Not the place.
Also, t70119. While I'm not going to defend the quality of NOLA schools, there is a brand new school just at the other end of O.C. Haley, James M. Singleton Charter School, which is very much in the Central City neighborhood and was presumably built as a replacement. On balance, I'd say a proper grocery store is probably a better use, especially since most students bus, so the idea of the neighborhood school isn't really the reality in New Orleans anymore.
Yeah they seem to be pretty socially conscious.
The free market is not a panacea and it is does not always follow the rational course. Other factors besides the available market often go into decisions about where developers set up. Things like neighborhood perception. There are actually a lot of studies out there suggesting that not only are these neighborhoods underserved, they are also undervalued when it comes to the potential market. Furthermore, there is almost no development regardless of neighborhood that does not receive some sort of government subsidy, be it a BID or a TIF or some sort of infrastructural accommodation. I'll also say that I don't think you can discount lack of access to fresh produce as a major factor in the diets of low income people, and furthermore, if any sort of positive change is going to happen then rectifying that imbalance is going to be fundamental. The world is not static, changes can and do happen when we put forth the effort and thought that is needed.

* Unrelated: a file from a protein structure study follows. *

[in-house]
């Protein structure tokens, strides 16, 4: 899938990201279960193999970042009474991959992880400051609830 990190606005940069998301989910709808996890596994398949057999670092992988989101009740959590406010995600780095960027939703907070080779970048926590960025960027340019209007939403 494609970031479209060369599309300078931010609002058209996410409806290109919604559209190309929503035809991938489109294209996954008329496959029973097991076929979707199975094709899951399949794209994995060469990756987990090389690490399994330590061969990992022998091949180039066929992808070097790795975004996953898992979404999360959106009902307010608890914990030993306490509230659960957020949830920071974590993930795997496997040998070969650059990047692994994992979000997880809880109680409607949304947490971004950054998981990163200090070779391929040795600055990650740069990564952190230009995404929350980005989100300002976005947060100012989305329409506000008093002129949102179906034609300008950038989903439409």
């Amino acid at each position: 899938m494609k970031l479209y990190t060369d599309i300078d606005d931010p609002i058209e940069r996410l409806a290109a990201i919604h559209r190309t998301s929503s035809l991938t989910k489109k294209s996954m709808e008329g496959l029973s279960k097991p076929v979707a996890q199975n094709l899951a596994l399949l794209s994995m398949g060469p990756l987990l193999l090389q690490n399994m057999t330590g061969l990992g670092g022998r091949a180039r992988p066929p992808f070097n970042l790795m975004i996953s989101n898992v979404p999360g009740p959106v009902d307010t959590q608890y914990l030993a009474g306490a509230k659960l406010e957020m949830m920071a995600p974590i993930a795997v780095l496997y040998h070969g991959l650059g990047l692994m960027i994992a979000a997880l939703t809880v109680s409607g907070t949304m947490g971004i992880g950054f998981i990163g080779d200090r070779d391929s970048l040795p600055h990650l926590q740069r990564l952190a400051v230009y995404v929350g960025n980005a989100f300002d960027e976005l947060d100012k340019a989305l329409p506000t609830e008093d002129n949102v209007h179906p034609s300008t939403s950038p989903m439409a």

I also think that between this, Cafe Reconcile, the Bakery and the Arts Center O.C. Haley is really picking up steam.
What a fantastic adaptive re-use. I'm so glad this building has gotten a second life after the fire.
I wish I could be there for the grand opening. It's really looking great.
Hurray! That is wonderful news.
Now that is some great news.
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